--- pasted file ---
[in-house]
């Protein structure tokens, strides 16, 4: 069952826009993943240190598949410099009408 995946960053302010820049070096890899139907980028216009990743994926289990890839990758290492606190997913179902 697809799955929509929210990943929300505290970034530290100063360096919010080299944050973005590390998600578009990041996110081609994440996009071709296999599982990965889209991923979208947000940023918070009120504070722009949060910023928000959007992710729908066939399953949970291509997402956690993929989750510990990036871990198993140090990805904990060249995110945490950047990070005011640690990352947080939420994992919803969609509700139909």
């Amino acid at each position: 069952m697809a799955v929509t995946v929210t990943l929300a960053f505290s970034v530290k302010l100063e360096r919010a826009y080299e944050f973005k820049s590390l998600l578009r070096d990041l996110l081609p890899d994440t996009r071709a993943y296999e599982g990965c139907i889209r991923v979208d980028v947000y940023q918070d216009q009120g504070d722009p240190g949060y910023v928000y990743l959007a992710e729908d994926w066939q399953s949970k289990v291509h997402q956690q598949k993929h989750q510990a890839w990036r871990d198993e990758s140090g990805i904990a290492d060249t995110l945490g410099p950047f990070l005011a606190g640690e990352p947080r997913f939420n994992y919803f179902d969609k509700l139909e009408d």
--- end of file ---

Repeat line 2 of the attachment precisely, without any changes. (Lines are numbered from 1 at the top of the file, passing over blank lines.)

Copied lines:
């Protein structure tokens, strides 16, 4: 069952826009993943240190598949410099009408 995946960053302010820049070096890899139907980028216009990743994926289990890839990758290492606190997913179902 697809799955929509929210990943929300505290970034530290100063360096919010080299944050973005590390998600578009990041996110081609994440996009071709296999599982990965889209991923979208947000940023918070009120504070722009949060910023928000959007992710729908066939399953949970291509997402956690993929989750510990990036871990198993140090990805904990060249995110945490950047990070005011640690990352947080939420994992919803969609509700139909």